By Jerry Brown
East Valley Tribune
July 5, 2007
Just five days into free agency, the Suns are done shopping — leaving with exactly what they wanted. What started as a rumor in April became a reality Thursday when seven-time All-Star Grant Hill committed to the Suns.
The deal will not become official until the league’s salary cap is officially set on Wednesday. Hill, who turns 35 on Oct. 5, will earn Phoenix’s biannual exception for this season ($1.83 million) and a player option for 2008-09 (the salary would increase to almost $2 million).
Hill’s agent, Lon Babby, said as many as 15 teams called to inquire about Hill’s services and many were willing to offer more money.
It was also difficult for Hill to leave Orlando, where he will continue to live with his wife, R&B singer Tamia. Hill and his wife are expecting their second child soon. The Magic made a big move Tuesday by signing free agent Rashard Lewis.
But Babby said Hill, who has never been past the first round of the playoffs, stuck with his first priority: To play for a winner. “Grant wants to win a championship,” Babby said. “In the end, he felt Phoenix gives him the best chance.”
Hill also wanted to play where he could make a significant impact on the fortunes of the team, and Phoenix might offer more opportunity than suitors like Dallas, Detroit, Miami and San Antonio. The Suns could start him at small forward, joining center Amaré Stoudemire and power forward Shawn Marion up front with the backcourt of Steve Nash and Raja Bell. Add in Leandro Barbosa, Boris Diaw (the other starter possibility) and Kurt Thomas, and Phoenix’s eight-man rotation would be their strongest in the (coach Mike) D’Antoni era.
Hill also gives the Suns another “point forward” playmaking option (along with Diaw) and an opportunity to rest Nash more during the regular season. Phoenix sees him as an offensive upgrade over James Jones, who would have made more money ($2.9 million this season).
Babby said Hill spoke with Nash over the past few days and sources said Nash was the one who placed the call. Hill’s relationship with Suns assistant coach Alvin Gentry, who was Hill’s coach for five seasons in Detroit, was also a plus.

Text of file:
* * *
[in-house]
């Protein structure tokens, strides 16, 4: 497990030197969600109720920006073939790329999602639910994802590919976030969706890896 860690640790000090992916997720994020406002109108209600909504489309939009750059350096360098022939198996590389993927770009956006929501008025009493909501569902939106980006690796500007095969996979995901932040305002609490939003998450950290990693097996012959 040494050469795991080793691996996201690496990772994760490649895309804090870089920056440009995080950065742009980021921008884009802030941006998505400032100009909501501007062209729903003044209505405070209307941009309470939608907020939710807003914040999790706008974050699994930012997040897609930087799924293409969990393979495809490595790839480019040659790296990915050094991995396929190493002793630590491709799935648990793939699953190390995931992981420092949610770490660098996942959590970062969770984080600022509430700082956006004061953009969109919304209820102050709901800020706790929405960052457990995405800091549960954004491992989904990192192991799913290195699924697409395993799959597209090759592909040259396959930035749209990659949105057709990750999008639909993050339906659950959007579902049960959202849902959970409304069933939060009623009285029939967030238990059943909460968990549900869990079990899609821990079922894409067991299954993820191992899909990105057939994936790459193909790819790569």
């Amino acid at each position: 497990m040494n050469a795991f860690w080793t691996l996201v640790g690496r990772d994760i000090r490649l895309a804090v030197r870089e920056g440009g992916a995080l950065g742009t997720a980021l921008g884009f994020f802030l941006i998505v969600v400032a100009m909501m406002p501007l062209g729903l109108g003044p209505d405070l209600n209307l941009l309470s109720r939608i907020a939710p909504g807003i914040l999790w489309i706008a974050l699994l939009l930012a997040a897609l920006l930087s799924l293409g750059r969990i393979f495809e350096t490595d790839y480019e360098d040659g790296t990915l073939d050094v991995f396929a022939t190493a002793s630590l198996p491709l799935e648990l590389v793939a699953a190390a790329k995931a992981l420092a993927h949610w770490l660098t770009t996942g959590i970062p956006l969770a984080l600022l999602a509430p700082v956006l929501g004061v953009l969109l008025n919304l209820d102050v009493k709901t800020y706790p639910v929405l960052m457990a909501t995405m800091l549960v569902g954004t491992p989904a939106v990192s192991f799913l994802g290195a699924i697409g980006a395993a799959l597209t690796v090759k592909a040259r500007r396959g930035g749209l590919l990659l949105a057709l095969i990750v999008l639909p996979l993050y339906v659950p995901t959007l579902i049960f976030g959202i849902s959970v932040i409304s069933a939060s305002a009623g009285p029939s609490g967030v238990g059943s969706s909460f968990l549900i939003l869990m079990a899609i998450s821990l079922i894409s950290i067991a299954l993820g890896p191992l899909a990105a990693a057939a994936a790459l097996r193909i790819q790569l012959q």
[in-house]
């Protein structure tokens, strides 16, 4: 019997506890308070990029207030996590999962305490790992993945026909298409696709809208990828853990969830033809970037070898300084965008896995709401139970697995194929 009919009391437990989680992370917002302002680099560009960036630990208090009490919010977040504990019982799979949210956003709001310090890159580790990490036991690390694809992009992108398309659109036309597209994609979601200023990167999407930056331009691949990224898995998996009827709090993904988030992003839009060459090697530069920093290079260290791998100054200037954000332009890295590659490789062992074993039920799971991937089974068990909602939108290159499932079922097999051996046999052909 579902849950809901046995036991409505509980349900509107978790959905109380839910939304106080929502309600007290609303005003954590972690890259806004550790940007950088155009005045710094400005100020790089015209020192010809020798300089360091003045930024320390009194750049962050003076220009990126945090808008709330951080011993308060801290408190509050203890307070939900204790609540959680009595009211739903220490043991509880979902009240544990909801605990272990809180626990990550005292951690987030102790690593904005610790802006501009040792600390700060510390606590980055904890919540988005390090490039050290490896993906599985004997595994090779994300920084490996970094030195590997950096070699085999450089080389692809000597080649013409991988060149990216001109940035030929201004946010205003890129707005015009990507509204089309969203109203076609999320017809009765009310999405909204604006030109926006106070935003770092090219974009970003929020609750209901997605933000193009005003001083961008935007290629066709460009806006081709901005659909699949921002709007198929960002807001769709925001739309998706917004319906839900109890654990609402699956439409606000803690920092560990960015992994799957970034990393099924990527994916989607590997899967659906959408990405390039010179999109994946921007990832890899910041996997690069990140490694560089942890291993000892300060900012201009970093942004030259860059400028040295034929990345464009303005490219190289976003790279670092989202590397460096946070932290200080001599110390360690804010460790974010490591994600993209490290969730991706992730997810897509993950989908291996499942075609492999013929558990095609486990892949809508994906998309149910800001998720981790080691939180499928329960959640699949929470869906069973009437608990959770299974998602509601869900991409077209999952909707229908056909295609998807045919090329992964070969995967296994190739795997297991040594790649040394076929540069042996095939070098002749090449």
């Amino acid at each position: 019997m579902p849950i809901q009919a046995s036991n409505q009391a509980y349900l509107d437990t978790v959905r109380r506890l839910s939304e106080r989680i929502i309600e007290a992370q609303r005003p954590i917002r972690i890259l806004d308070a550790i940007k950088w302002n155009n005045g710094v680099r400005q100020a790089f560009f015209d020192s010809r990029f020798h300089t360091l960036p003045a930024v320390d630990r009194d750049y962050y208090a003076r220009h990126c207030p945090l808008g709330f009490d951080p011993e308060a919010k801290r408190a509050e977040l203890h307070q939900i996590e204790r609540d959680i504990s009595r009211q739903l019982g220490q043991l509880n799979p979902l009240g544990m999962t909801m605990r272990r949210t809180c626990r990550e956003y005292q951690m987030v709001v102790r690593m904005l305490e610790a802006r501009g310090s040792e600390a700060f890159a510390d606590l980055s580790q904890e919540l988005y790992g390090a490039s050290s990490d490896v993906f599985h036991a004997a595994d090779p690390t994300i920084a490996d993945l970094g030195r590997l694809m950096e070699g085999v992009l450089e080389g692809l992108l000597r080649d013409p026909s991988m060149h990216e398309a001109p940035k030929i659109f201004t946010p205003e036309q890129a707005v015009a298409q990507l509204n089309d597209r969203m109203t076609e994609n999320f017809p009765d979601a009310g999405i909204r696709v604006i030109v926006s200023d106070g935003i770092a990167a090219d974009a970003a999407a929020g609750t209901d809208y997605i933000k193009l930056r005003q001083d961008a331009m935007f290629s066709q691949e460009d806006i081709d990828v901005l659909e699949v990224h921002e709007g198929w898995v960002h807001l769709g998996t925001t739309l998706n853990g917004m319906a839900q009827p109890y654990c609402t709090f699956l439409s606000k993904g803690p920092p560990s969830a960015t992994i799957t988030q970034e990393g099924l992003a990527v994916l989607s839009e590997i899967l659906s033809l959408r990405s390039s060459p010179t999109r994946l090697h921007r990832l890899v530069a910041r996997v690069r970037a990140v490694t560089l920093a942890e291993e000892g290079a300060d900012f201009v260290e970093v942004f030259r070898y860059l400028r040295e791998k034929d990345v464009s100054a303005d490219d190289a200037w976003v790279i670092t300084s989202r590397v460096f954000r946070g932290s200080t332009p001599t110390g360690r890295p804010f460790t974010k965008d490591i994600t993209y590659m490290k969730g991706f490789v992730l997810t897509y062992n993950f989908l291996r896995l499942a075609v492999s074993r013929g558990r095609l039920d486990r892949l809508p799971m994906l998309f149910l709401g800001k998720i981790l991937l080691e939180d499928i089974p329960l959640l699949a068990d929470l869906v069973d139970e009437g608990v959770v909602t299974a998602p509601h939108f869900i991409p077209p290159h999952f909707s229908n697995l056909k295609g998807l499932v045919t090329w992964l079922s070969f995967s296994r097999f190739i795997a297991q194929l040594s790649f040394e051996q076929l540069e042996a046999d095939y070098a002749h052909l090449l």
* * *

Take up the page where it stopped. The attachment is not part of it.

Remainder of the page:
Hill’s seven years in Orlando were highlighted by his injuries (five surgeries on his left ankle, one for a hernia) and frustrations (he missed 281 of 328 games in his first three years in a Magic uniform). He returned to All-Star status in 2004-05 (19.7 points per game), only to have more injuries limit him to 21 games the next year.
But last season, thanks to ankle rotation therapy and other exercises that improved range of motion, Hill was re-energized and finally finished a season on the floor. He played in 67 games, putting up 14.4 points and shooting 52 percent from the field to show he still has plenty to contribute.
“Grant is healthier than he has ever been. That’s the best it has been in a long time,” Babby said. “He’s going into the season expecting to be fine.”
Mercury coach Paul Westhead, who was an assistant coach with Orlando (2003-05) said that a healthy Hill will have no problems keeping up with the Suns and their high-tempo style.
“You look at all the injuries, but he had a lot of pop left,” Westhead said. “He could run the lanes on the break as well as anyone.”
Babby said one of the deciding factors was Phoenix’s well-respected training staff, led by Aaron Nelson. The Suns had the fewest games lost to injury in the NBA last season and the trainers are known for their aggressive, cutting-edge approach. D’Antoni’s short, light practices — as opposed to a Pat Riley in Miami or an Avery Johnson in Dallas — likely played in the Suns’ favor as well.
Unless the Suns can find a team interested in Thomas’ $8.1 million salary, leaving Phoenix a chance to possibly pursue P.J. Brown as a cheaper alternative, their roster is pretty well set. The top eight players are joined by Marcus Banks, Eric Piatkowski and draft picks Alando Tucker and D.J. Strawberry. There are indications veteran center Sean Marks could return and the team will take a hard look at former Raptor Pape Sow in the Vegas Summer League.
COPYRIGHT 2007, EAST VALLEY TRIBUNE. Used with permission.